And it’s that lack of a magical moment that causes me to doubt whether someone is “really” an addict or alcoholic. When someone gets up at a podium in front of a lot of people and states, “It was never good for me…” or “It was downhill from the first drink” I wonder…way too much.

This I do know…if it wasn’t for “Ahhhhh…” why bother???


Pick a Modality, Any Modality

the addictions helpblog

Is it a Disease? Is it Moral Defeciency? Is it Lack of Will?

Whatever it is, millions of us have “it”.

Therefore, despite everything you may have heard, that equals millions of ways to treat “it”…

From Methadone to Meditation, Treatment Centers by the Sea to Downtown Detox Clinics. And meetings…and meetings…and meetings.

Or not…

While there is no denying that 12 Step programs are the most accessible (and affordable) of the rapidly escalting number of treatment options, the majority of Alcoholics and Addicts who have quit drinking or using drugs have never seen the doorstep of a 12-Step meeting. And they never will.

At the same time, millions of formerly hopeless/helpless drunks and dope fiends have found a new way of life in the rooms of N.A. and A.A.

(Just trust me when I tell you not to EVER bring up the topic of getting clean and sober without the 12-Steps in a 12-Step meeting. Denial may not be a bad word, but it’s not exactly a compliment.)

If you’ve read this far hoping that I would have an answer for your particular brand of addiction, I am sorry to dissapoint you. There are plenty who will tell you what you should do. And how you should do, where you should do, and why you should do.

Shouldy, shouldy-do, do.

At my last count there was over 100 “formal” or “official” 12 Step Organiziations. There are hundreds of thousands of churches and synagogues. The SAMHSA Database lists more than 14,000 treatment facilites, (many more are run from houses and/or Recovery homes.) Medication advances like Suboxone and Subutex make detox safer and more comfortable. And the Salvation Army has free treatment centers in practically every U.S. State.

Today, “Alternatives to 12-Step” programs can be found with a simple Yahoo or Google search. It seems as if there are new alternatives every week. Some rational, some not so rational…

My point, if there ever really was one, is that it doesn’t matter what “kind” of drunk you are or the religious or moral values currently buried by your addiction. You, and I, are two of millions. And absolutely, positively unique. That means there are millions of ways to get sober. (Hallelujah!)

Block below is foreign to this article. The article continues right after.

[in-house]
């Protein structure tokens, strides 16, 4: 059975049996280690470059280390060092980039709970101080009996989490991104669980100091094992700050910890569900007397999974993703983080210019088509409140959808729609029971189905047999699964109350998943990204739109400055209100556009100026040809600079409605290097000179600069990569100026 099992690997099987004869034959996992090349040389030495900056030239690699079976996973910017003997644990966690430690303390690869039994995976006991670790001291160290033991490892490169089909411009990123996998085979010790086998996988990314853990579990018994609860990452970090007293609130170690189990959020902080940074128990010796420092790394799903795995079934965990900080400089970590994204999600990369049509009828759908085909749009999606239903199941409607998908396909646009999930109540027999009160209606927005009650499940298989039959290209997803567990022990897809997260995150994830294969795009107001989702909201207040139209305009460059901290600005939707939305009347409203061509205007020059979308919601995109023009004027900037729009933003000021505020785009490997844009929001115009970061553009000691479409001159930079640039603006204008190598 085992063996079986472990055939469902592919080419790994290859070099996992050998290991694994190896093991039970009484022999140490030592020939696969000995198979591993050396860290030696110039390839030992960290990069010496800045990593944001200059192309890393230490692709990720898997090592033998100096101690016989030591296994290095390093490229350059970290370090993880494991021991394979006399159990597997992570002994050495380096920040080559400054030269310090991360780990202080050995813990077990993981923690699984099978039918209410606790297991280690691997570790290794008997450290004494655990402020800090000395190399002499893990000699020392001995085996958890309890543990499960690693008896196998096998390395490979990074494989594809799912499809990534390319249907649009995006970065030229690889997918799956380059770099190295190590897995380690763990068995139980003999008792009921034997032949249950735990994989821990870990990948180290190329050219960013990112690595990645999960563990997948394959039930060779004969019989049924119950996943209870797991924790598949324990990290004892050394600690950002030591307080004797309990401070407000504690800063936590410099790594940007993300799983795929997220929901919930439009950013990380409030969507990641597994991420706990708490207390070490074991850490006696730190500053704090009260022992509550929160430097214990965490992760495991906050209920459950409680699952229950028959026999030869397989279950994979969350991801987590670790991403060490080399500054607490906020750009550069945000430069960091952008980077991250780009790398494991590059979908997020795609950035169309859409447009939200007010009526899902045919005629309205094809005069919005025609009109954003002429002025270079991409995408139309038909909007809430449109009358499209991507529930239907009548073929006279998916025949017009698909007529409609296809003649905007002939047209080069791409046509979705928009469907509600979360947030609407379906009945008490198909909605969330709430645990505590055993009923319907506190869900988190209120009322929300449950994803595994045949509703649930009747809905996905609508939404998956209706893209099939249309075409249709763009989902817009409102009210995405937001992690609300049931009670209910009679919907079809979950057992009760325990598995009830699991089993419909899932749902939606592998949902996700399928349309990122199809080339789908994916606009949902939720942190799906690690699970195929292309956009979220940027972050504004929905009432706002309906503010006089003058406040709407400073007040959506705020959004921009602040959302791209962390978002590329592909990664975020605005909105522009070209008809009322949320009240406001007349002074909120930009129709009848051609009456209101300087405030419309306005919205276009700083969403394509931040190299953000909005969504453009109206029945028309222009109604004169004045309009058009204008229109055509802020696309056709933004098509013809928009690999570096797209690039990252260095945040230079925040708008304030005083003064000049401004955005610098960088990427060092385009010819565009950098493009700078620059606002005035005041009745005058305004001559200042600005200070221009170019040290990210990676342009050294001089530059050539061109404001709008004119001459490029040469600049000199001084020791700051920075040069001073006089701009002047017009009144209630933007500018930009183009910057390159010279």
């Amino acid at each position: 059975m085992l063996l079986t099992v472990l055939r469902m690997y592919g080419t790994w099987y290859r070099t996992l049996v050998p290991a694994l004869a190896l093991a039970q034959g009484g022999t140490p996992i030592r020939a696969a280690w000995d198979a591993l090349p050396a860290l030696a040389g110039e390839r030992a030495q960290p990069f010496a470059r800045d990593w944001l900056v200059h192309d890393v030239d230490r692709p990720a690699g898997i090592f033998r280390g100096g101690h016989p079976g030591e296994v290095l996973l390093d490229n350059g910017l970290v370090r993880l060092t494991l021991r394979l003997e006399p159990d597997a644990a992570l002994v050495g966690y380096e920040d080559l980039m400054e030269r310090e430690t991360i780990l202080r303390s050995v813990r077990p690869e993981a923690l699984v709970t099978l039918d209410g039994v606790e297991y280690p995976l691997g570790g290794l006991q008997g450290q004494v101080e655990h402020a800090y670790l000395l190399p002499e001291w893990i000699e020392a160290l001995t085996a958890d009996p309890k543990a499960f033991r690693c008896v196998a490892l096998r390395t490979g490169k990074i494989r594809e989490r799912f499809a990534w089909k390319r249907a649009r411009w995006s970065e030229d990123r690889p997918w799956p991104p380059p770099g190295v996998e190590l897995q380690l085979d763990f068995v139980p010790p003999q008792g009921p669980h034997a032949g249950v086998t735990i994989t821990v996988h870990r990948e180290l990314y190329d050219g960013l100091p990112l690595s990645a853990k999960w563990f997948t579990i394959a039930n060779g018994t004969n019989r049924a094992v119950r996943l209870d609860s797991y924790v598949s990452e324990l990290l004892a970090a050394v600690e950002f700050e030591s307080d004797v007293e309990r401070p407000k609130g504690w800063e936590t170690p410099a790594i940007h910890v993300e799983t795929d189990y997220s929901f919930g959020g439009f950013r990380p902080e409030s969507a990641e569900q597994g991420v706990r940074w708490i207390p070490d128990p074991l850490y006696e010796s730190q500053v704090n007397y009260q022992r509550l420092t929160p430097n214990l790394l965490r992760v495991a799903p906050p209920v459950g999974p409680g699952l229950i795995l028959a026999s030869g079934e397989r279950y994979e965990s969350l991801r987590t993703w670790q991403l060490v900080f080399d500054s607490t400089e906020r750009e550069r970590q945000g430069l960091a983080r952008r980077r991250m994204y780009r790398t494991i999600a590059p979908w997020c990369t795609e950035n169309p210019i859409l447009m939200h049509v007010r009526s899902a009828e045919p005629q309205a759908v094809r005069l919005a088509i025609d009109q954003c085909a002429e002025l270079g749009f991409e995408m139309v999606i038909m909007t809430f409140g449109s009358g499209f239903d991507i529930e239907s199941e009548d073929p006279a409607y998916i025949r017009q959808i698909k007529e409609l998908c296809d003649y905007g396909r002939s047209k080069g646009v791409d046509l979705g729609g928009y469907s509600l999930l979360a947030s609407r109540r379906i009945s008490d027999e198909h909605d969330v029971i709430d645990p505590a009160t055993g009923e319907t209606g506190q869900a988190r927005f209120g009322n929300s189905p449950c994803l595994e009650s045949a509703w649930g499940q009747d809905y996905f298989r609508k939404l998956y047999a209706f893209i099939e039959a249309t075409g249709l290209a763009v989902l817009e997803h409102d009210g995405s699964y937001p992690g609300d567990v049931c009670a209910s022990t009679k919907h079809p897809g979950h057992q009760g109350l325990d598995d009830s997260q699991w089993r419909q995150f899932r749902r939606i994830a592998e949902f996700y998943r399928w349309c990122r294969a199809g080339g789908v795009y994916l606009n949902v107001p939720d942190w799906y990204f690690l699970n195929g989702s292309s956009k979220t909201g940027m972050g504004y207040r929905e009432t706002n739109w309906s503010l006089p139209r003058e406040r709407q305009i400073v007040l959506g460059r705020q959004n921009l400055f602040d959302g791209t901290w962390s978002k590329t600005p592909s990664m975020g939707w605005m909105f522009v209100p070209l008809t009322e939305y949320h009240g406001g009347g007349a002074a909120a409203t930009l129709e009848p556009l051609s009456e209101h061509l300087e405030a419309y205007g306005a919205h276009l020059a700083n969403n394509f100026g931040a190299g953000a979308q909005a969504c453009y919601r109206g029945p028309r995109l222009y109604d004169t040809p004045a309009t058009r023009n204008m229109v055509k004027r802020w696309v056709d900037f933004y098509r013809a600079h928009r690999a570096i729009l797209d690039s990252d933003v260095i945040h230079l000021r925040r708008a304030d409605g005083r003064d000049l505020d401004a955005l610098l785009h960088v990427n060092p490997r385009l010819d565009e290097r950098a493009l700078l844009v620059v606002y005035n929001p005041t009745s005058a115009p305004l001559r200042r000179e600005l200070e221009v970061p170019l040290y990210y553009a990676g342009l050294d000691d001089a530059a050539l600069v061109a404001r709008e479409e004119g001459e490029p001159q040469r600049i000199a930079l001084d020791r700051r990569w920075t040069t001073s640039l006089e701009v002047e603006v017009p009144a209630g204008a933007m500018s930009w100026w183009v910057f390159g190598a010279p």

Pick one, or two. Or start your own.

And let us know how it goes. Or doesn’t go.

We’ll leave the light on for ya…

He said,

No Cease Fire in the War on Drugs

“One in five American’s, almost 48 million, have used
prescription drugs for non-medical purposes at least one time in
their lives. The ongoing past month misuse rate amongst
Americans is 6.2 million. According to a current white paper
by Carnevale Associates, this measure of use is already loftier
than the recorded highs of both cocaine and heroin

No Cease Fire in the War on Drugs

How to Become an Addict

How to Become an Addict

If you are an addict, you probably never intended to be one. Rarely does a person wake up in the morning and say to themselves, “Hey, it’s a great day to get addicted to drugs. I think I’ll start now.” You probably started drinking or using mood altering substances during adolescence, maybe early teens. And you probably remember your first drink or first contact with drugs as a really great experience. Future addicts and alcoholics seem to have this reaction in common. We now know that there are genetic differences in alcoholics and addicts that cause them to have this reaction. Many addicts recall that their first use of drugs made them feel “normal” for the very first time.

And teens and adolescents, especially those with problems, are extremely vulnerable. When they find that the use of alcohol or drugs seems to solve their problems, even temporarily, they will repeat that behavior again and again. Mood altering substances can help shy people become outgoing, make a person suffering from mania seem calm, even “appear” to eliminate depression or may make anxiety go away.

Young people who have not developed other coping methods are prone to abuse substances which seem to help. The reason many professionals think we should concentrate our efforts on preventing first use among young people is because it is much easier to teach coping skills and problem solving than it is to battle addiction and alcoholism. Helping teens learn to solve problems without drugs needs to be started early, and reinforced throughout their teenage years.